A new technique that transforms stinky, air-polluting landfill gas could produce the sweet smell of success as it leads to development of a fuel cell generating clean electricity for homes, offices and hospitals, researchers say. The advance would convert methane gas into hydrogen, an efficient, clean form of energy.
The researcher's report is part of the 248th National Meeting of the American Chemical Society (ACS), the world's largest scientific society.
The meeting, attended by thousands of scientists, features nearly 12,000 reports on new advances in science and other topics. It is being held here through Thursday.
Recently, hydrogen has received much attention as a clean alternative to fossil fuels, which release carbon dioxide -- the main greenhouse gas -- when burned. Hydrogen, however, only emits water vapor when it is burned. For this reason, some companies are developing hydrogen fuel cells for automobiles and homes.
One way to do this is to convert methane, another greenhouse gas, to hydrogen by reacting it with carbon dioxide. And smelly landfills are excellent sources of these gases -- microbes living in the waste produce large amounts of methane and carbon dioxide as by-products.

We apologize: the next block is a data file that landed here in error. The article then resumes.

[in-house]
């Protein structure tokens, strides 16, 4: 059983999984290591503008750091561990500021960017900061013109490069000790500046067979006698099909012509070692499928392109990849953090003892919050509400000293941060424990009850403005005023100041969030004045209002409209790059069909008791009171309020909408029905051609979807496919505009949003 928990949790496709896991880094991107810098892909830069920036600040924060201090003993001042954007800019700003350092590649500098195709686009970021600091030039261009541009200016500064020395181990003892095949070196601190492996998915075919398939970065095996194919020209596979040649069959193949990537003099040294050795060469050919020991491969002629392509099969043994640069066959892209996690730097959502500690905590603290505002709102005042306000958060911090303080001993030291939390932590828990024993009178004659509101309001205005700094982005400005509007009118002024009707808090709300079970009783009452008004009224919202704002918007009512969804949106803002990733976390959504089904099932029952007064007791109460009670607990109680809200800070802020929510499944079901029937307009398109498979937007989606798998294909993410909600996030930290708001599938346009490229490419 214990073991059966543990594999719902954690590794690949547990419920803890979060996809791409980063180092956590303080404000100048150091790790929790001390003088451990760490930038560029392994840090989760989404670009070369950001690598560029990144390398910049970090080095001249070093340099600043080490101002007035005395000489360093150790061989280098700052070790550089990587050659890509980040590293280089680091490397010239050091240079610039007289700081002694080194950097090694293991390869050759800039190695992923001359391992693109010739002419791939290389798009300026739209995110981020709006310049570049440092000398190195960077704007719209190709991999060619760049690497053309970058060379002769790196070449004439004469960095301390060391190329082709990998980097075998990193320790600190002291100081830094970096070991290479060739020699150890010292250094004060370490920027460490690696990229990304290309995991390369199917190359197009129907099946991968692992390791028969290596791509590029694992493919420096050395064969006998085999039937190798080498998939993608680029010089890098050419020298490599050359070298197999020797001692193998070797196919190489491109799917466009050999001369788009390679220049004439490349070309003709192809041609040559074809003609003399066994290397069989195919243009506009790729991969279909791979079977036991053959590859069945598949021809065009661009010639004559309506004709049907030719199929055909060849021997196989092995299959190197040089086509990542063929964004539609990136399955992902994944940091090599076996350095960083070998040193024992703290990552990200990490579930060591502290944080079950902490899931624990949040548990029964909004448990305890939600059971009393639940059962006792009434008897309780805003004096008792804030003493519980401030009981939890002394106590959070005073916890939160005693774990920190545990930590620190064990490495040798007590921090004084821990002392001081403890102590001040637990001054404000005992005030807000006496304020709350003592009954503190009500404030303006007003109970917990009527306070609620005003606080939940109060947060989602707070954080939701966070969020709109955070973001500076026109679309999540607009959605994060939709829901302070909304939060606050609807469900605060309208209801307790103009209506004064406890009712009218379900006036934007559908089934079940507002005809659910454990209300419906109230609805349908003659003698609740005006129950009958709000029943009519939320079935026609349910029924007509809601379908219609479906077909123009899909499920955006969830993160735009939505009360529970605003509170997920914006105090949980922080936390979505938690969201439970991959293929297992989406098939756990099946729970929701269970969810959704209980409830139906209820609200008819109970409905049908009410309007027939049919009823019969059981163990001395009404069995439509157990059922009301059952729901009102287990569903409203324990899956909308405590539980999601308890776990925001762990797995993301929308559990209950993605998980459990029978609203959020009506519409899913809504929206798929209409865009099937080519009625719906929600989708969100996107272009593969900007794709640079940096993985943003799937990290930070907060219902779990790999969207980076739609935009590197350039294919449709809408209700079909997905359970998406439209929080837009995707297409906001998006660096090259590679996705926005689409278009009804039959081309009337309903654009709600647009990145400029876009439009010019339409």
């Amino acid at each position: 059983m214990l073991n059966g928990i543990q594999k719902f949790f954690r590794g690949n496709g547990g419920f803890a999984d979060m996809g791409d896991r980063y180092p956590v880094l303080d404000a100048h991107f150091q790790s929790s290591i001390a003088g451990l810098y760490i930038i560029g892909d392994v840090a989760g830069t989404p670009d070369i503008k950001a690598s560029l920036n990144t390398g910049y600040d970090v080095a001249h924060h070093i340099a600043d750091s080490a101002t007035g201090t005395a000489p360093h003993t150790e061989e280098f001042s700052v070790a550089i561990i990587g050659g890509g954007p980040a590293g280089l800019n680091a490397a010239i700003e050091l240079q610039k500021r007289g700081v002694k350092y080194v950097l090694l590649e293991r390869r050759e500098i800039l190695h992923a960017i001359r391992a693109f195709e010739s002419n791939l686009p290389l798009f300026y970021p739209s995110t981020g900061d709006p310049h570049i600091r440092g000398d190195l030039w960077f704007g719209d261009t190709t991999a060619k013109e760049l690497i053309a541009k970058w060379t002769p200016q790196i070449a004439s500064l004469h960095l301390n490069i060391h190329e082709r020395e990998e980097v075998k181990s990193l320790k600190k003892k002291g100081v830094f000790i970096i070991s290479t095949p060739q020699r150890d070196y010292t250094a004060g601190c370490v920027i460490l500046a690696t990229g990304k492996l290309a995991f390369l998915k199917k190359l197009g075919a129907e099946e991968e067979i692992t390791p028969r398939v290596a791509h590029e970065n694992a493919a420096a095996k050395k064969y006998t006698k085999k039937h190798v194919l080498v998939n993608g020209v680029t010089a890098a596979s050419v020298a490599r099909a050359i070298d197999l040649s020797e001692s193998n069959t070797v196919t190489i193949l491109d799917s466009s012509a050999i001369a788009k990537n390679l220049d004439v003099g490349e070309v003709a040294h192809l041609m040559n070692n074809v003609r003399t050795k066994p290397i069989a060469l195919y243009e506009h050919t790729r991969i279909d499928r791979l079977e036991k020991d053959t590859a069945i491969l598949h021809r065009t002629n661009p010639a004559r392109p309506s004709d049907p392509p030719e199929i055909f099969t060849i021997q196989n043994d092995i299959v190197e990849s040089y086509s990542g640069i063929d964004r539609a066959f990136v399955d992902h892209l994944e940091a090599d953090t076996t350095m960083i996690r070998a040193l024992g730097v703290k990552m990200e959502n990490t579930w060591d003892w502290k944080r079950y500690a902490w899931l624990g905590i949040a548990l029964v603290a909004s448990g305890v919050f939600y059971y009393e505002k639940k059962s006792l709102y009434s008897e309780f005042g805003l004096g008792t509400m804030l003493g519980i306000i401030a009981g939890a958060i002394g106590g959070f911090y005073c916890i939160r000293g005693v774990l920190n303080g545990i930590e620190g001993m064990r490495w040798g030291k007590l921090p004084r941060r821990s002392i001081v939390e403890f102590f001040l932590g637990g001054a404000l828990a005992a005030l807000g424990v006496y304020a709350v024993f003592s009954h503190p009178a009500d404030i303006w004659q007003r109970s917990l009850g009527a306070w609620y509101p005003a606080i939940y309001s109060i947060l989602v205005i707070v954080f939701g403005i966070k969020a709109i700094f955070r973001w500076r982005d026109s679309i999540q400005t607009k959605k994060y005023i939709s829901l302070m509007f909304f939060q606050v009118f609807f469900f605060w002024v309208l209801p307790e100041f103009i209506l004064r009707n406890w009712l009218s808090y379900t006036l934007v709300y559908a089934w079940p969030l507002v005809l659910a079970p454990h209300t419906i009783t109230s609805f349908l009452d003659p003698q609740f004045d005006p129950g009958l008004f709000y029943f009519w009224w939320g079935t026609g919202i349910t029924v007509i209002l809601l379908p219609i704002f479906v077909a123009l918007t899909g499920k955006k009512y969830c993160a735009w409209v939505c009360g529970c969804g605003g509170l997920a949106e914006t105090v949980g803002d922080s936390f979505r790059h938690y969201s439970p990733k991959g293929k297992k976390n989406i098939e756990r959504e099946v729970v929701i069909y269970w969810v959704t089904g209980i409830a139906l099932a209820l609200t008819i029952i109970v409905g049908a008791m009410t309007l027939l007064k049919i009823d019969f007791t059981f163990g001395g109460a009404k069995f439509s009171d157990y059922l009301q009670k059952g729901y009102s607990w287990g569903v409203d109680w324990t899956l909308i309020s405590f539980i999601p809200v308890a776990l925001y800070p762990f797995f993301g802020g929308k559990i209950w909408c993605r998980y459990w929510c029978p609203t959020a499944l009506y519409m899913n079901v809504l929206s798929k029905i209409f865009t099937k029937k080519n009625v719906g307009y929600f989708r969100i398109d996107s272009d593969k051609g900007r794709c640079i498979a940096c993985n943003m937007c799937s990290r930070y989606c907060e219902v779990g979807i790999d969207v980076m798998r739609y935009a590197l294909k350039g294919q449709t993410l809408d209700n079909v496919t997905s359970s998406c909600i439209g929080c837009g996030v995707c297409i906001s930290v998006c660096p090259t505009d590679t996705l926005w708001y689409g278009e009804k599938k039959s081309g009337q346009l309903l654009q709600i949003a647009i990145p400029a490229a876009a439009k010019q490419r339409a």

But researchers have faced challenges bringing this idea to reality. For example, finding a proper catalyst has been a major hurdle, says Fabio B. Noronha, Ph.D., who is with the National Institute of Technology in Rio de Janeiro, Brazil. A catalyst is a substance that speeds up processes that otherwise would occur slowly. In this case, researchers are using catalysts to help turn methane and carbon dioxide into hydrogen and carbon monoxide. The problem is that carbon, which forms as a contaminant during the process, deposits onto the catalyst.
"The heart of the process for the production of hydrogen from landfill gas is the catalyst, and this can be disrupted by the presence of carbon," Noronha explains. "Because of carbon deposition, the catalyst loses the capacity to convert the landfill gases into hydrogen."
He says that to solve this problem, Noronha's team developed a new catalyst material that removes the carbon as soon as it is formed. This approach is based on the automotive catalysts developed in the past to control car and truck emissions, he adds. The material is a perovskite-type oxide supported on ceria, which is a component of ceramics.
Right now, the researchers are working on the reaction in the laboratory, but the new, highly stable catalyst should be ideal for commercialization. As a step in that direction, the team plans to test it on a larger scale using material from a local landfill, says Noronha.
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